So, the result is, there are only a select few photos of the Ebbets Field rotunda that are publicly known. In fact, I believe there are currently only three:

The first one is the most common, from 1949, and is the one that pops up in a typical online image search. It also has the clearest view of the unique “baseball” chandelier that hung from the ceiling. Also, the words EBBETS FIELD can be seen surrounding a printed baseball on the floor of the rotunda. Oddly enough, the other prominent item in the photo is a display for football games to be played that fall, at Yankee Stadium (the team played at Ebbets in earlier seasons, so perhaps they felt obliged to keep selling tickets for them)!

 

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Here is a design for that chandelier that was printed in the Brooklyn Eagle when Ebbets was in the planning stages:

And, then, here are the other two – this one at least shows a few fans passing through the portals into the stadium itself.

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The third was just recently discovered, and likely from an architectural digest or booklet of some sort. It allows us another view of that funky chandelier, and even a bonus shot of Ebbets Field offices as well.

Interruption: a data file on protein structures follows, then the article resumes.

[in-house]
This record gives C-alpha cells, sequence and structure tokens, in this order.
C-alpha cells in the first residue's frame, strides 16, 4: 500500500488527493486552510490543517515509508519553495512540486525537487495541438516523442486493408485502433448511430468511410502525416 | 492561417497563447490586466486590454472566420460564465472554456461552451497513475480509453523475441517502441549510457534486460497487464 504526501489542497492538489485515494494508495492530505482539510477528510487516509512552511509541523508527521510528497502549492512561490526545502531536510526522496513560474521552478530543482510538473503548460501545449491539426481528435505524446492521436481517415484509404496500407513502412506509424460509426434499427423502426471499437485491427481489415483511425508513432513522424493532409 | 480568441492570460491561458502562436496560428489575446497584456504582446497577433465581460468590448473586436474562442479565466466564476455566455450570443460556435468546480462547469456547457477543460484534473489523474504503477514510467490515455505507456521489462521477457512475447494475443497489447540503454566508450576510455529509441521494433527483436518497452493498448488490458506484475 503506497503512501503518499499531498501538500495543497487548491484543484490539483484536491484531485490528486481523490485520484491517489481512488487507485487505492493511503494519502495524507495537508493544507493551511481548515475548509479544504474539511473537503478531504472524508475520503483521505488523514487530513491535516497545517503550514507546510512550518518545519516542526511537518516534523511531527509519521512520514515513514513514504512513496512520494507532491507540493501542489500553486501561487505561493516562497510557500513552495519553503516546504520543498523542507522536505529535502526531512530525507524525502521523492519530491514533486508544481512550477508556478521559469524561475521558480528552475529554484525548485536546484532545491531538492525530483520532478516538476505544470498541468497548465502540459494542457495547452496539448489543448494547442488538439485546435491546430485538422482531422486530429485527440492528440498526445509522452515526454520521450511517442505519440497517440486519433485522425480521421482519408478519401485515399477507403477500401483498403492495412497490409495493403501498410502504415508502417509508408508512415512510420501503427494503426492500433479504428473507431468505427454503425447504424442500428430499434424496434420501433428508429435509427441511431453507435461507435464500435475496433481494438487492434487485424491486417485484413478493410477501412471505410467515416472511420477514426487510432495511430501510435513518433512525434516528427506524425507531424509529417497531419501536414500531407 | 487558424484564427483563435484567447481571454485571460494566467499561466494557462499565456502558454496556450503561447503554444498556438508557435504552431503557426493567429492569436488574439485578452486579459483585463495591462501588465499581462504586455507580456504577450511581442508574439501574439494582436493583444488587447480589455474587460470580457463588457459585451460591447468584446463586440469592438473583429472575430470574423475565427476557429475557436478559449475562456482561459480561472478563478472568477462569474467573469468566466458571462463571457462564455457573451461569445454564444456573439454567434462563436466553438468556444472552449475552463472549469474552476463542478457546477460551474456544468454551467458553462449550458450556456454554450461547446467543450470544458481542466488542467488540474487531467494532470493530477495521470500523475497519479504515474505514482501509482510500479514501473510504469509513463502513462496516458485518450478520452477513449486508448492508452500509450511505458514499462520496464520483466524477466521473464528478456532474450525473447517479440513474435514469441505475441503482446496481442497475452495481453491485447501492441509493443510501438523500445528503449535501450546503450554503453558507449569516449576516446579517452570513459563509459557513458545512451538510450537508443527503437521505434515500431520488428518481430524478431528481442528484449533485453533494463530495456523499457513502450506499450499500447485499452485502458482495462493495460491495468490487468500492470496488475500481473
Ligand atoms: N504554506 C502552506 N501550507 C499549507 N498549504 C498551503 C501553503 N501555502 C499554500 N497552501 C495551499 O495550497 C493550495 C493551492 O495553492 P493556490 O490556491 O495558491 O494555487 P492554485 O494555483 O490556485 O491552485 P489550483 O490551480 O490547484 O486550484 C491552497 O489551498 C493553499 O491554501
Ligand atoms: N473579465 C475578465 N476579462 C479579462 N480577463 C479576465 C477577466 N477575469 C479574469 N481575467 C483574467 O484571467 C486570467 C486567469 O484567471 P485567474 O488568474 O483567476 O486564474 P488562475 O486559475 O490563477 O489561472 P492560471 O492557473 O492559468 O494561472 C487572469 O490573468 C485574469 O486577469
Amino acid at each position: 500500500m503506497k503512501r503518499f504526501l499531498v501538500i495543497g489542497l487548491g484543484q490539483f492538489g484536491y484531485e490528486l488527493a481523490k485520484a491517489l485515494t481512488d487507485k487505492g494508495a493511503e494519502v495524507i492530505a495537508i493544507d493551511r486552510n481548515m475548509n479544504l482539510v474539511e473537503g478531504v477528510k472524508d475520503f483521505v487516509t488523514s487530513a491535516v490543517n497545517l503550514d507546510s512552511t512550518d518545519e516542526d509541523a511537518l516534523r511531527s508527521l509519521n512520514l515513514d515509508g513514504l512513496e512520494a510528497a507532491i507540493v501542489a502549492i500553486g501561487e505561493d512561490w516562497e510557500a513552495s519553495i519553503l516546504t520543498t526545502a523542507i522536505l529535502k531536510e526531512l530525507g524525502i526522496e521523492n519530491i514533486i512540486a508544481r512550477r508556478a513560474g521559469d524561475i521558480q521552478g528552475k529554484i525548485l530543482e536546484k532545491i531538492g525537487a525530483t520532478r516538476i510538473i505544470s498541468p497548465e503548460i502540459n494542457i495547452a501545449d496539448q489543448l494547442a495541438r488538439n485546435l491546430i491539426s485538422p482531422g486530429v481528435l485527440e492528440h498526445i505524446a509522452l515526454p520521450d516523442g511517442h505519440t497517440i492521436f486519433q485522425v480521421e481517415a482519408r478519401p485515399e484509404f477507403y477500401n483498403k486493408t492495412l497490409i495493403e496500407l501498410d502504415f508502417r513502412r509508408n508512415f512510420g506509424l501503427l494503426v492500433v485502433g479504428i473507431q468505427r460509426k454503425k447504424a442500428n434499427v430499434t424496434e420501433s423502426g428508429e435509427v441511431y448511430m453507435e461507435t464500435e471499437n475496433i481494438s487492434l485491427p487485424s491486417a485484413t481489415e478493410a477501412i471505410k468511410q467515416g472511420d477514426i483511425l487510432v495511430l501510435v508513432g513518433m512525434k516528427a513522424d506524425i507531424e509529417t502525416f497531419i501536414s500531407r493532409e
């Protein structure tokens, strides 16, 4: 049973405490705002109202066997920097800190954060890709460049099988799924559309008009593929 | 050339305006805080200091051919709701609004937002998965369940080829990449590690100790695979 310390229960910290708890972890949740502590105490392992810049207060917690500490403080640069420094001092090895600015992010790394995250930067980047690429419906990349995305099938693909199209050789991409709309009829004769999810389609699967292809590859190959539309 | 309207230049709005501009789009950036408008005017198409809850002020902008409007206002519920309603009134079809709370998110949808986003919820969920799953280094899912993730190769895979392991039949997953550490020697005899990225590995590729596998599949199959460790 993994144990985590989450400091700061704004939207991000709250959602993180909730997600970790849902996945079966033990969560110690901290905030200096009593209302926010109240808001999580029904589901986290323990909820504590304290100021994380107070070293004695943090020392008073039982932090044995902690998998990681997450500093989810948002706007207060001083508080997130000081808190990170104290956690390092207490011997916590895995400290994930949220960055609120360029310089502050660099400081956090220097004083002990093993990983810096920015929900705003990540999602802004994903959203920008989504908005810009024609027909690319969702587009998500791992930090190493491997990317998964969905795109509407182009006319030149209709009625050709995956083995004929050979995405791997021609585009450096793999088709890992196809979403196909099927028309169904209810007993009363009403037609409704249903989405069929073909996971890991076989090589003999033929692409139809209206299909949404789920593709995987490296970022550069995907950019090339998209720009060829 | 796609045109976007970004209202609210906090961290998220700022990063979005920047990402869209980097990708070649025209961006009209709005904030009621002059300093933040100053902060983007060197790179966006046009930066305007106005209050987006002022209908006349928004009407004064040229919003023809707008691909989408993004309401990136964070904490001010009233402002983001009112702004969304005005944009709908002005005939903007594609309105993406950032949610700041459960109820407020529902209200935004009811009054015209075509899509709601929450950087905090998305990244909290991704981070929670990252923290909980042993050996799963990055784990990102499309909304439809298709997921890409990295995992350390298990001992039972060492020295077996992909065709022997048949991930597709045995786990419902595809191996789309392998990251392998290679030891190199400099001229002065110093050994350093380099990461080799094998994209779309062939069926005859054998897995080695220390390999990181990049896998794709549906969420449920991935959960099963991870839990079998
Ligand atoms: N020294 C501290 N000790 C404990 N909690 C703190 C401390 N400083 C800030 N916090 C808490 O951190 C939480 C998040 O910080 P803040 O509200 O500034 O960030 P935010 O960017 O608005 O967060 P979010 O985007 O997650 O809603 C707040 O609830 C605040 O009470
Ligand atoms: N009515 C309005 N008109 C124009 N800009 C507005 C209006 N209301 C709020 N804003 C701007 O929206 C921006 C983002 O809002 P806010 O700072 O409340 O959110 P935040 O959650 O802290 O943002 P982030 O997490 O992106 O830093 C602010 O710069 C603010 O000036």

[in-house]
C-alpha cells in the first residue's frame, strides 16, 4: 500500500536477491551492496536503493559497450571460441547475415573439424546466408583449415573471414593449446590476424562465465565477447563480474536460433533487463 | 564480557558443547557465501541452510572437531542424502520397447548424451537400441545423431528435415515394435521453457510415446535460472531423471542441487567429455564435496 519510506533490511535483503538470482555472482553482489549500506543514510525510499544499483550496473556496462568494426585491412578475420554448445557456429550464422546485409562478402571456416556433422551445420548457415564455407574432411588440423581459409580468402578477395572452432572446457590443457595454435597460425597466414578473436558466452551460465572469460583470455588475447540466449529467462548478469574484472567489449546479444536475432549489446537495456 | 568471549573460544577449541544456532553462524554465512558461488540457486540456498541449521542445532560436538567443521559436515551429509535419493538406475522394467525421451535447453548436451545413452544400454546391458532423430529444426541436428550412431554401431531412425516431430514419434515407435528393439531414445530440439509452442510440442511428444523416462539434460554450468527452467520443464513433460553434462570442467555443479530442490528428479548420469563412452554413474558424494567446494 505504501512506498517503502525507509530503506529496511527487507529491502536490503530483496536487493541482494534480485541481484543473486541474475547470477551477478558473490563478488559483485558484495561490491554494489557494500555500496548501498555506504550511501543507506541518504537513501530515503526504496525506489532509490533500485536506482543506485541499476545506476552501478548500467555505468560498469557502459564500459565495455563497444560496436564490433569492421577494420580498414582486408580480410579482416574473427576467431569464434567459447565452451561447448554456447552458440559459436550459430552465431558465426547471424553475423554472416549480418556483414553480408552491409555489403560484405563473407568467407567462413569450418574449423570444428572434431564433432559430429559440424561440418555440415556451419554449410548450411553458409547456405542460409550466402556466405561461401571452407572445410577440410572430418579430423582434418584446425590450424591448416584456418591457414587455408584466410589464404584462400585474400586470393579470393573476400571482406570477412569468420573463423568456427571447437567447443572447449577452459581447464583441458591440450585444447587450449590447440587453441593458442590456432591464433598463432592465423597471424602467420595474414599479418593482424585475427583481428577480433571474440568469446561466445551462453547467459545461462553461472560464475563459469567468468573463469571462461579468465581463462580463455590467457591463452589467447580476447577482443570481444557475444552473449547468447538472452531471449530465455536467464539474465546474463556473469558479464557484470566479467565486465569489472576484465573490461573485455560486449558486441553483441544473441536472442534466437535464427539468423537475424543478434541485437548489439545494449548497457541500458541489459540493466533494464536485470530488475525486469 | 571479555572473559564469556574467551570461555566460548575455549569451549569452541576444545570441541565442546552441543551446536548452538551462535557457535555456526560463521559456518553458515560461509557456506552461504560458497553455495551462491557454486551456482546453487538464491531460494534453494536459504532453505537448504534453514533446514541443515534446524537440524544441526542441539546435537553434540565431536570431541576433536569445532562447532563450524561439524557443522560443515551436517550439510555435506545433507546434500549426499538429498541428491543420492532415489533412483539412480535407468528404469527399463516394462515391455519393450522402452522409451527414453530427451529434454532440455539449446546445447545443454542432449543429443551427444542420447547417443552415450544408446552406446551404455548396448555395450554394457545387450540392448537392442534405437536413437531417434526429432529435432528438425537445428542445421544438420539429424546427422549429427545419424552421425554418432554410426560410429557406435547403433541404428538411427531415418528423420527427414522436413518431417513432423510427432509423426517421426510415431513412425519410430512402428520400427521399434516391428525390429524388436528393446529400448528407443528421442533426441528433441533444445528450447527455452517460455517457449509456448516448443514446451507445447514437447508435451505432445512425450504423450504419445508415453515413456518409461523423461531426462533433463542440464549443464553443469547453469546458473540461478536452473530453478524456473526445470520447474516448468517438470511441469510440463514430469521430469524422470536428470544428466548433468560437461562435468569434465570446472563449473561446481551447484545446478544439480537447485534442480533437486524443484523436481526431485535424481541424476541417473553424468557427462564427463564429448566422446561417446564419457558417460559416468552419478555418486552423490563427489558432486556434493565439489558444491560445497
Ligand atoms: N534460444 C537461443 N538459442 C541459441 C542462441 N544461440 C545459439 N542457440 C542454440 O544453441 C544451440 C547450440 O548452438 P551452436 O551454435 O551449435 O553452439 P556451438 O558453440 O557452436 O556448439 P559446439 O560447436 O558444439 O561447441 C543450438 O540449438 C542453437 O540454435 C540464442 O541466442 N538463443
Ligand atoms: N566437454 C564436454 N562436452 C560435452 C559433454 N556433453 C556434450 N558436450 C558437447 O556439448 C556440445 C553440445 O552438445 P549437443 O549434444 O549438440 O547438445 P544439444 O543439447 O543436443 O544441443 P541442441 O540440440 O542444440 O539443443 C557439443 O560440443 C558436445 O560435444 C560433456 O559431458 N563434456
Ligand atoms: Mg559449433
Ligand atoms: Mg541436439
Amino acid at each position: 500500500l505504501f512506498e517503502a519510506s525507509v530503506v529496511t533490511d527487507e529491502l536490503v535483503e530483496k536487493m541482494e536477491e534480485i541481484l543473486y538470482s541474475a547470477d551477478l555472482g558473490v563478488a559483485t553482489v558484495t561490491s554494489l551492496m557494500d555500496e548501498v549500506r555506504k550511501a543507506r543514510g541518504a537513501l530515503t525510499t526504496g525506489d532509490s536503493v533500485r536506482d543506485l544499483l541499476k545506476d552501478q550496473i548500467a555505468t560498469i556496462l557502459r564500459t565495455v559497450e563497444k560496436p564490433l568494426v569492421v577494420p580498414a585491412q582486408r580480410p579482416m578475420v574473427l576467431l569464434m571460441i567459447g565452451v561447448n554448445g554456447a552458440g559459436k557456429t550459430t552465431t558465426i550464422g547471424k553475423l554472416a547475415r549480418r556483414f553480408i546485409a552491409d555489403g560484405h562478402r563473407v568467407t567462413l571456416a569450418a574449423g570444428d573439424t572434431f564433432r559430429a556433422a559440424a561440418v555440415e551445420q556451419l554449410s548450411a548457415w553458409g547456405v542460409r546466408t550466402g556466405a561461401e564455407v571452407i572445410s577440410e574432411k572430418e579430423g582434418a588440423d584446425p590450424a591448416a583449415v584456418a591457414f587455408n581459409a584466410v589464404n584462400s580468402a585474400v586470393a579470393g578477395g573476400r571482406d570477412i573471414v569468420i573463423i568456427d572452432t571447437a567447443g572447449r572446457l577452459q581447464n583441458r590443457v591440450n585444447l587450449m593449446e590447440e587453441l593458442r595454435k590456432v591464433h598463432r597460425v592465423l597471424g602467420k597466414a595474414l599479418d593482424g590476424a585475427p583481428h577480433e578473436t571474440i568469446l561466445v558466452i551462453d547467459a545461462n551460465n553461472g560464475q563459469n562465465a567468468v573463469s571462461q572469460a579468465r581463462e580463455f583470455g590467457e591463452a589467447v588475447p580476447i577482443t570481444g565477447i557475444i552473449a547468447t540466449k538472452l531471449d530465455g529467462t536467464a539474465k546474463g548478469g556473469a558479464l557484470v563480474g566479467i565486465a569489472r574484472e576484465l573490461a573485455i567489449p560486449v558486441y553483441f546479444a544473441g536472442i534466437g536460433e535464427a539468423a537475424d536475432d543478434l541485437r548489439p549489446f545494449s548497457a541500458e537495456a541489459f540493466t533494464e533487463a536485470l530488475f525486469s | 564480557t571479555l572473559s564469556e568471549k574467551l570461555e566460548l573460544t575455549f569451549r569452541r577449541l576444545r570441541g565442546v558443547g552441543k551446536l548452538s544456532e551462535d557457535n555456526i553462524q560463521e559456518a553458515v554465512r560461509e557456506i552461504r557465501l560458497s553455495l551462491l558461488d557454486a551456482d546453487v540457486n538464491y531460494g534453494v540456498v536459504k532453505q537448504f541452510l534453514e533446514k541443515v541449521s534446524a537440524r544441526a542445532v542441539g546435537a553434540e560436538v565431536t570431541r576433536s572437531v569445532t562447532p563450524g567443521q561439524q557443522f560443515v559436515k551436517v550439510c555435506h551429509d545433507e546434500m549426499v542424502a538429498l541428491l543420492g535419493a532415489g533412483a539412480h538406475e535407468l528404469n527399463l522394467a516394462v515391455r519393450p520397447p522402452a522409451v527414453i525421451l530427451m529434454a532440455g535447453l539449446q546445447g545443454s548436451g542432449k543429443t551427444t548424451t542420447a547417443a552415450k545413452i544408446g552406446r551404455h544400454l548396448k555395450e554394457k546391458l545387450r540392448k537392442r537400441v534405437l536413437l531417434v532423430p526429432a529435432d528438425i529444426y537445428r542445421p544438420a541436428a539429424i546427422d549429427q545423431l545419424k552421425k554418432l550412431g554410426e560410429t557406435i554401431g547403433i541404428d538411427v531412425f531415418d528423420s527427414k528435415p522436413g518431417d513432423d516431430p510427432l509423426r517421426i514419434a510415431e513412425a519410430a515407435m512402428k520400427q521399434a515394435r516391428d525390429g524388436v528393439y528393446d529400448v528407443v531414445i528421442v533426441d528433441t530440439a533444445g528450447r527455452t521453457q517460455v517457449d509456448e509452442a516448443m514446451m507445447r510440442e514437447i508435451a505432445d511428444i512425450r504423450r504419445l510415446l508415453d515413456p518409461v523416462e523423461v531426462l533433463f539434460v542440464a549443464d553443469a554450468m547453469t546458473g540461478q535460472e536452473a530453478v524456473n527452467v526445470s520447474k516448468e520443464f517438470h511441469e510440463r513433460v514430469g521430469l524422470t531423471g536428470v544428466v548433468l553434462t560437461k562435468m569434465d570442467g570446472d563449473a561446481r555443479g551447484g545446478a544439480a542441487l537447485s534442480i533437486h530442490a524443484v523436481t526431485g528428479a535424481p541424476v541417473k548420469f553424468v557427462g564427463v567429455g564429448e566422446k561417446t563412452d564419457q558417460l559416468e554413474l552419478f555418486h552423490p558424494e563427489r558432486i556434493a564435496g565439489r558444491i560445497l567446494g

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There’s sort of a fourth, taken on Ebbets last day by the New York Times, but all we see is a plaque that supposedly was hanging in the rotunda. Entire article from the NYT shown (click on photo for link to larger pic of article).

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We DO have a nice photo of the original plan of the rotunda, and yep, seems to match up with what was built:

Also, we have a rare views of the walls of the rotunda, from beyond the rotunda doors in the “bowels” of the stadium. From a LIFE magazine Charley Neal photo shoot from 1956 – see the curved walls to the right – the doors underneath the “Next Game Dodgers vs” sign lead into the rotunda, through where the fans are passing through in one of the previous photos.

So, as a classic ballparks fan, here is your assignment: To somehow find the elusive FOURTH photo of the Ebbets Field rotunda, in order to further our knowledge on this rarest of circular entries. As Ebbets was torn down over 50 years ago, folks who actually walked through it are getting older, and finding more photos may be our only hope!